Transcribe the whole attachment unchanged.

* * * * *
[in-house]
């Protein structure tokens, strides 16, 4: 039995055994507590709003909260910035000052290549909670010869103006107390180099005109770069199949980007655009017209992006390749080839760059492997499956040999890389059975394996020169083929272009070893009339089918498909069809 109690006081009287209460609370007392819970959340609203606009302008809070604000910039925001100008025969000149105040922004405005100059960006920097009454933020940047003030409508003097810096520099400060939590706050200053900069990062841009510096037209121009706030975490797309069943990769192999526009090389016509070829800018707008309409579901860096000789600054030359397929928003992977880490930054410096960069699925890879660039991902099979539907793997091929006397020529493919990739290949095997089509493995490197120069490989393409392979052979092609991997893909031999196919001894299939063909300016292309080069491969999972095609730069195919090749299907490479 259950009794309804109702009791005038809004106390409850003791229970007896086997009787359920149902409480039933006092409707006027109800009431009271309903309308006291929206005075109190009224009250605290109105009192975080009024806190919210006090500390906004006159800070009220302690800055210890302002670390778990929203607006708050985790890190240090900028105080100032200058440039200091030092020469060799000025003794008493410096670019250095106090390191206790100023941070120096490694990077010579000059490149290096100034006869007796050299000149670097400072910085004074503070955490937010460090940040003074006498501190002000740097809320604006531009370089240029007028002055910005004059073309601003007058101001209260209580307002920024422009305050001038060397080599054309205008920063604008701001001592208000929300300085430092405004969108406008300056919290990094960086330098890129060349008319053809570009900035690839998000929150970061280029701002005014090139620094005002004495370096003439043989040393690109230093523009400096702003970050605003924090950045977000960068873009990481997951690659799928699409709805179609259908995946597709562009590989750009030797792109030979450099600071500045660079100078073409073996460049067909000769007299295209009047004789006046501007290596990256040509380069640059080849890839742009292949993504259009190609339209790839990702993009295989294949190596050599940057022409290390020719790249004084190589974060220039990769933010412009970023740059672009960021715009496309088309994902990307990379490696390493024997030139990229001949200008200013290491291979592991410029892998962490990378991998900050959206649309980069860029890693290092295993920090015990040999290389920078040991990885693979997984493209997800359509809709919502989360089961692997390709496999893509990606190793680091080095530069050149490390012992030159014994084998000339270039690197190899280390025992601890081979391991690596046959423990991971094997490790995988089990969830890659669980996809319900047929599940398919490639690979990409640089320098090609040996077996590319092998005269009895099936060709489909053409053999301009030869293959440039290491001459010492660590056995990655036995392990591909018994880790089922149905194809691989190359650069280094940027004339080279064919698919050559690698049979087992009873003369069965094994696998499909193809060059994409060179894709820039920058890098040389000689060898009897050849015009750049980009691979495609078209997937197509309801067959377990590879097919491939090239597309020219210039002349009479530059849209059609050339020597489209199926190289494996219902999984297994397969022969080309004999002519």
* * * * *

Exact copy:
[in-house]
């Protein structure tokens, strides 16, 4: 039995055994507590709003909260910035000052290549909670010869103006107390180099005109770069199949980007655009017209992006390749080839760059492997499956040999890389059975394996020169083929272009070893009339089918498909069809 109690006081009287209460609370007392819970959340609203606009302008809070604000910039925001100008025969000149105040922004405005100059960006920097009454933020940047003030409508003097810096520099400060939590706050200053900069990062841009510096037209121009706030975490797309069943990769192999526009090389016509070829800018707008309409579901860096000789600054030359397929928003992977880490930054410096960069699925890879660039991902099979539907793997091929006397020529493919990739290949095997089509493995490197120069490989393409392979052979092609991997893909031999196919001894299939063909300016292309080069491969999972095609730069195919090749299907490479 259950009794309804109702009791005038809004106390409850003791229970007896086997009787359920149902409480039933006092409707006027109800009431009271309903309308006291929206005075109190009224009250605290109105009192975080009024806190919210006090500390906004006159800070009220302690800055210890302002670390778990929203607006708050985790890190240090900028105080100032200058440039200091030092020469060799000025003794008493410096670019250095106090390191206790100023941070120096490694990077010579000059490149290096100034006869007796050299000149670097400072910085004074503070955490937010460090940040003074006498501190002000740097809320604006531009370089240029007028002055910005004059073309601003007058101001209260209580307002920024422009305050001038060397080599054309205008920063604008701001001592208000929300300085430092405004969108406008300056919290990094960086330098890129060349008319053809570009900035690839998000929150970061280029701002005014090139620094005002004495370096003439043989040393690109230093523009400096702003970050605003924090950045977000960068873009990481997951690659799928699409709805179609259908995946597709562009590989750009030797792109030979450099600071500045660079100078073409073996460049067909000769007299295209009047004789006046501007290596990256040509380069640059080849890839742009292949993504259009190609339209790839990702993009295989294949190596050599940057022409290390020719790249004084190589974060220039990769933010412009970023740059672009960021715009496309088309994902990307990379490696390493024997030139990229001949200008200013290491291979592991410029892998962490990378991998900050959206649309980069860029890693290092295993920090015990040999290389920078040991990885693979997984493209997800359509809709919502989360089961692997390709496999893509990606190793680091080095530069050149490390012992030159014994084998000339270039690197190899280390025992601890081979391991690596046959423990991971094997490790995988089990969830890659669980996809319900047929599940398919490639690979990409640089320098090609040996077996590319092998005269009895099936060709489909053409053999301009030869293959440039290491001459010492660590056995990655036995392990591909018994880790089922149905194809691989190359650069280094940027004339080279064919698919050559690698049979087992009873003369069965094994696998499909193809060059994409060179894709820039920058890098040389000689060898009897050849015009750049980009691979495609078209997937197509309801067959377990590879097919491939090239597309020219210039002349009479530059849209059609050339020597489209199926190289494996219902999984297994397969022969080309004999002519």